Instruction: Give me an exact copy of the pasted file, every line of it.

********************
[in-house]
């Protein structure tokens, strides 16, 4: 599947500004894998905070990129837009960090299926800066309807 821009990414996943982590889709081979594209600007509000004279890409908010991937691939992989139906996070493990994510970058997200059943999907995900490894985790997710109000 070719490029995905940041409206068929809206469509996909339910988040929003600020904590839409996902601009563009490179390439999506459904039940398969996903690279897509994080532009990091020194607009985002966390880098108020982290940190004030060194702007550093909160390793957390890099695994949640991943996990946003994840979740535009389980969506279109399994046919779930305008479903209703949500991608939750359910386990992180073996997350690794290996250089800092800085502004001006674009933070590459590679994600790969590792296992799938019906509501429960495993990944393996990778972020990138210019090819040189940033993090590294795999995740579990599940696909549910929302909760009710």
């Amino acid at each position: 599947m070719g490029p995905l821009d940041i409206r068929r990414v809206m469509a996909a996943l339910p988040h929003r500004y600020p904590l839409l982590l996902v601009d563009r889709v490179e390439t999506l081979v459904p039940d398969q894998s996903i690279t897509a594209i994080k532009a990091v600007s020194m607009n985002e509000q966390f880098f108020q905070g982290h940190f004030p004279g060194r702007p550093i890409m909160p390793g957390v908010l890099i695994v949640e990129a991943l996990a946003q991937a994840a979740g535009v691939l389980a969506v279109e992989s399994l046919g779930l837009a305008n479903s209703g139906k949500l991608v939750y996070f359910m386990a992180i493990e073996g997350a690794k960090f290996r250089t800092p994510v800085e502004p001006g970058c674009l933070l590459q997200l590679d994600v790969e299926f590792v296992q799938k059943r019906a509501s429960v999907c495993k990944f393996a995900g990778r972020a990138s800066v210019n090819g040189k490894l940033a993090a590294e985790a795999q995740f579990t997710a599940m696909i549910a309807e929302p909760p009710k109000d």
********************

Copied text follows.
[in-house]
């Protein structure tokens, strides 16, 4: 599947500004894998905070990129837009960090299926800066309807 821009990414996943982590889709081979594209600007509000004279890409908010991937691939992989139906996070493990994510970058997200059943999907995900490894985790997710109000 070719490029995905940041409206068929809206469509996909339910988040929003600020904590839409996902601009563009490179390439999506459904039940398969996903690279897509994080532009990091020194607009985002966390880098108020982290940190004030060194702007550093909160390793957390890099695994949640991943996990946003994840979740535009389980969506279109399994046919779930305008479903209703949500991608939750359910386990992180073996997350690794290996250089800092800085502004001006674009933070590459590679994600790969590792296992799938019906509501429960495993990944393996990778972020990138210019090819040189940033993090590294795999995740579990599940696909549910929302909760009710």
């Amino acid at each position: 599947m070719g490029p995905l821009d940041i409206r068929r990414v809206m469509a996909a996943l339910p988040h929003r500004y600020p904590l839409l982590l996902v601009d563009r889709v490179e390439t999506l081979v459904p039940d398969q894998s996903i690279t897509a594209i994080k532009a990091v600007s020194m607009n985002e509000q966390f880098f108020q905070g982290h940190f004030p004279g060194r702007p550093i890409m909160p390793g957390v908010l890099i695994v949640e990129a991943l996990a946003q991937a994840a979740g535009v691939l389980a969506v279109e992989s399994l046919g779930l837009a305008n479903s209703g139906k949500l991608v939750y996070f359910m386990a992180i493990e073996g997350a690794k960090f290996r250089t800092p994510v800085e502004p001006g970058c674009l933070l590459q997200l590679d994600v790969e299926f590792v296992q799938k059943r019906a509501s429960v999907c495993k990944f393996a995900g990778r972020a990138s800066v210019n090819g040189k490894l940033a993090a590294e985790a795999q995740f579990t997710a599940m696909i549910a309807e929302p909760p009710k109000d």